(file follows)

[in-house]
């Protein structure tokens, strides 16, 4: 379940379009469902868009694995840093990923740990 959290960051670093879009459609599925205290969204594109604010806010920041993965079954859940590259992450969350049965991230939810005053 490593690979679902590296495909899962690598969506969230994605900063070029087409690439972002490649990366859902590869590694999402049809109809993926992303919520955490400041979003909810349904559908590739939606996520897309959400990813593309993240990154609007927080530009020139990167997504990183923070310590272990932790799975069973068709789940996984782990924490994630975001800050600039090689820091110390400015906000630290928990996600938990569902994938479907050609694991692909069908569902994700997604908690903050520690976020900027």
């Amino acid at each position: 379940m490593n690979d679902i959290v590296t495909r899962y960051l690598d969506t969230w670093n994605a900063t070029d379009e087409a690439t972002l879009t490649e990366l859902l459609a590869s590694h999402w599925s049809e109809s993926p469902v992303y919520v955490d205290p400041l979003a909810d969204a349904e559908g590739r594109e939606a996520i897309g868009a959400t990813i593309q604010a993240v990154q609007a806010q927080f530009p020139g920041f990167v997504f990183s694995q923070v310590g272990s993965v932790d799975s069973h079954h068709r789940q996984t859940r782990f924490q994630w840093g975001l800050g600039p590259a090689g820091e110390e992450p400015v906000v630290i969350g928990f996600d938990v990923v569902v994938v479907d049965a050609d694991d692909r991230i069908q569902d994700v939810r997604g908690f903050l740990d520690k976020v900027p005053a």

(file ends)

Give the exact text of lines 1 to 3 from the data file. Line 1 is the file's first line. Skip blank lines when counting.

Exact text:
[in-house]
């Protein structure tokens, strides 16, 4: 379940379009469902868009694995840093990923740990 959290960051670093879009459609599925205290969204594109604010806010920041993965079954859940590259992450969350049965991230939810005053 490593690979679902590296495909899962690598969506969230994605900063070029087409690439972002490649990366859902590869590694999402049809109809993926992303919520955490400041979003909810349904559908590739939606996520897309959400990813593309993240990154609007927080530009020139990167997504990183923070310590272990932790799975069973068709789940996984782990924490994630975001800050600039090689820091110390400015906000630290928990996600938990569902994938479907050609694991692909069908569902994700997604908690903050520690976020900027």
């Amino acid at each position: 379940m490593n690979d679902i959290v590296t495909r899962y960051l690598d969506t969230w670093n994605a900063t070029d379009e087409a690439t972002l879009t490649e990366l859902l459609a590869s590694h999402w599925s049809e109809s993926p469902v992303y919520v955490d205290p400041l979003a909810d969204a349904e559908g590739r594109e939606a996520i897309g868009a959400t990813i593309q604010a993240v990154q609007a806010q927080f530009p020139g920041f990167v997504f990183s694995q923070v310590g272990s993965v932790d799975s069973h079954h068709r789940q996984t859940r782990f924490q994630w840093g975001l800050g600039p590259a090689g820091e110390e992450p400015v906000v630290i969350g928990f996600d938990v990923v569902v994938v479907d049965a050609d694991d692909r991230i069908q569902d994700v939810r997604g908690f903050l740990d520690k976020v900027p005053a």